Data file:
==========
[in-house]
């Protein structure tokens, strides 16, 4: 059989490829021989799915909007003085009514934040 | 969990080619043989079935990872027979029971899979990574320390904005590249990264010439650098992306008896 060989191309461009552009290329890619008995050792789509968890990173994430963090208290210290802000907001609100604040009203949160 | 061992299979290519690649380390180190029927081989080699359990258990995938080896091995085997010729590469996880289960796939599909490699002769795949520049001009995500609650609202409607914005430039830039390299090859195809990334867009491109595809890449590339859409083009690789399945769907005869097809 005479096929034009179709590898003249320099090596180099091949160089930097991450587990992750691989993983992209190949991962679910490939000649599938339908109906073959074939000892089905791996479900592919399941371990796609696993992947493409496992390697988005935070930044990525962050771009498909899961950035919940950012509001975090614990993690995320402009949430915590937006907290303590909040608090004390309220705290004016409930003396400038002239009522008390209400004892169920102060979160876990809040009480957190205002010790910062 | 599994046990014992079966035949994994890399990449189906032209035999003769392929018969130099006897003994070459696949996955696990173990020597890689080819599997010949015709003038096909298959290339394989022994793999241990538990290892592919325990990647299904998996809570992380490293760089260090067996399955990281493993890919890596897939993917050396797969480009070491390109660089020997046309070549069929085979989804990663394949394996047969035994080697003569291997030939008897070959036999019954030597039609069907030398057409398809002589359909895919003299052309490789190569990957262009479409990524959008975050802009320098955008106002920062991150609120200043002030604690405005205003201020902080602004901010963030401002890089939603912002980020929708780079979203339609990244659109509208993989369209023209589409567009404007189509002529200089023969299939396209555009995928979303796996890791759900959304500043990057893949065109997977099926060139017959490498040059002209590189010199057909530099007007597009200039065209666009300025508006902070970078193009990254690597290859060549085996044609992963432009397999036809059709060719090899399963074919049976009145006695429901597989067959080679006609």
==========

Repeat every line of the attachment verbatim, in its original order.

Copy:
[in-house]
């Protein structure tokens, strides 16, 4: 059989490829021989799915909007003085009514934040 | 969990080619043989079935990872027979029971899979990574320390904005590249990264010439650098992306008896 060989191309461009552009290329890619008995050792789509968890990173994430963090208290210290802000907001609100604040009203949160 | 061992299979290519690649380390180190029927081989080699359990258990995938080896091995085997010729590469996880289960796939599909490699002769795949520049001009995500609650609202409607914005430039830039390299090859195809990334867009491109595809890449590339859409083009690789399945769907005869097809 005479096929034009179709590898003249320099090596180099091949160089930097991450587990992750691989993983992209190949991962679910490939000649599938339908109906073959074939000892089905791996479900592919399941371990796609696993992947493409496992390697988005935070930044990525962050771009498909899961950035919940950012509001975090614990993690995320402009949430915590937006907290303590909040608090004390309220705290004016409930003396400038002239009522008390209400004892169920102060979160876990809040009480957190205002010790910062 | 599994046990014992079966035949994994890399990449189906032209035999003769392929018969130099006897003994070459696949996955696990173990020597890689080819599997010949015709003038096909298959290339394989022994793999241990538990290892592919325990990647299904998996809570992380490293760089260090067996399955990281493993890919890596897939993917050396797969480009070491390109660089020997046309070549069929085979989804990663394949394996047969035994080697003569291997030939008897070959036999019954030597039609069907030398057409398809002589359909895919003299052309490789190569990957262009479409990524959008975050802009320098955008106002920062991150609120200043002030604690405005205003201020902080602004901010963030401002890089939603912002980020929708780079979203339609990244659109509208993989369209023209589409567009404007189509002529200089023969299939396209555009995928979303796996890791759900959304500043990057893949065109997977099926060139017959490498040059002209590189010199057909530099007007597009200039065209666009300025508006902070970078193009990254690597290859060549085996044609992963432009397999036809059709060719090899399963074919049976009145006695429901597989067959080679006609």